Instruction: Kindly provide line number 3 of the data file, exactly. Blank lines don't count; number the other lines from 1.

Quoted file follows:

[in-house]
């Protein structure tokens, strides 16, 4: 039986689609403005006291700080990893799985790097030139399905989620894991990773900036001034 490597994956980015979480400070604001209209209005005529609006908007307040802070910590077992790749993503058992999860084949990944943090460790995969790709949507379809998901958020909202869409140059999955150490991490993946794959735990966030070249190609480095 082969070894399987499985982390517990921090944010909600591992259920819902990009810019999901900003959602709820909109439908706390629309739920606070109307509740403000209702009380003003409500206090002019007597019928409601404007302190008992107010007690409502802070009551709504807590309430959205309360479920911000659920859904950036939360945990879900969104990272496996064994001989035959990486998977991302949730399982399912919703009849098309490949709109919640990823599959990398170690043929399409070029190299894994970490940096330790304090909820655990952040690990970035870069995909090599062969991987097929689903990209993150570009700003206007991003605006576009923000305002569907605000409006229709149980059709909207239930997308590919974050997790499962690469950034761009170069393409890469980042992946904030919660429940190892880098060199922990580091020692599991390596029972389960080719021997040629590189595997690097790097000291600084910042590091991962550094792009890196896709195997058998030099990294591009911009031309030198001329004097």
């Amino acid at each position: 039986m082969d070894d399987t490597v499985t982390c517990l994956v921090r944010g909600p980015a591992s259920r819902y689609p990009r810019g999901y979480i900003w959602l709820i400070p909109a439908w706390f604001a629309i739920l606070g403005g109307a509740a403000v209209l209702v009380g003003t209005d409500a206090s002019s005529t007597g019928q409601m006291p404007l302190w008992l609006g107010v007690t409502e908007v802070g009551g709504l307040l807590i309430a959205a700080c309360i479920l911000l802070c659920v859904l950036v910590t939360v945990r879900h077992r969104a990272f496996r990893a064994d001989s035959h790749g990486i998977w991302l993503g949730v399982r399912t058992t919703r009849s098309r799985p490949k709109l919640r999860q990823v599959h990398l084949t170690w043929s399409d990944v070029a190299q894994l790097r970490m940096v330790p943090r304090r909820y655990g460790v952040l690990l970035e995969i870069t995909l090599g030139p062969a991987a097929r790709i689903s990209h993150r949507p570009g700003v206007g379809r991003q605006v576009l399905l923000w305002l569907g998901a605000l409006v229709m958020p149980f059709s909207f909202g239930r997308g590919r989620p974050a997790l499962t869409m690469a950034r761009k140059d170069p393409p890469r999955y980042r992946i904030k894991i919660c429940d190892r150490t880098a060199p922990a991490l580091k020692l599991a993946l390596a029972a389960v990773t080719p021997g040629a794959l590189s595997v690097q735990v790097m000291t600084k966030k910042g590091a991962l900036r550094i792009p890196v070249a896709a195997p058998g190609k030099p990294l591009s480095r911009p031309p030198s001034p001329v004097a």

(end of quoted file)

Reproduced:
């Amino acid at each position: 039986m082969d070894d399987t490597v499985t982390c517990l994956v921090r944010g909600p980015a591992s259920r819902y689609p990009r810019g999901y979480i900003w959602l709820i400070p909109a439908w706390f604001a629309i739920l606070g403005g109307a509740a403000v209209l209702v009380g003003t209005d409500a206090s002019s005529t007597g019928q409601m006291p404007l302190w008992l609006g107010v007690t409502e908007v802070g009551g709504l307040l807590i309430a959205a700080c309360i479920l911000l802070c659920v859904l950036v910590t939360v945990r879900h077992r969104a990272f496996r990893a064994d001989s035959h790749g990486i998977w991302l993503g949730v399982r399912t058992t919703r009849s098309r799985p490949k709109l919640r999860q990823v599959h990398l084949t170690w043929s399409d990944v070029a190299q894994l790097r970490m940096v330790p943090r304090r909820y655990g460790v952040l690990l970035e995969i870069t995909l090599g030139p062969a991987a097929r790709i689903s990209h993150r949507p570009g700003v206007g379809r991003q605006v576009l399905l923000w305002l569907g998901a605000l409006v229709m958020p149980f059709s909207f909202g239930r997308g590919r989620p974050a997790l499962t869409m690469a950034r761009k140059d170069p393409p890469r999955y980042r992946i904030k894991i919660c429940d190892r150490t880098a060199p922990a991490l580091k020692l599991a993946l390596a029972a389960v990773t080719p021997g040629a794959l590189s595997v690097q735990v790097m000291t600084k966030k910042g590091a991962l900036r550094i792009p890196v070249a896709a195997p058998g190609k030099p990294l591009s480095r911009p031309p030198s001034p001329v004097a």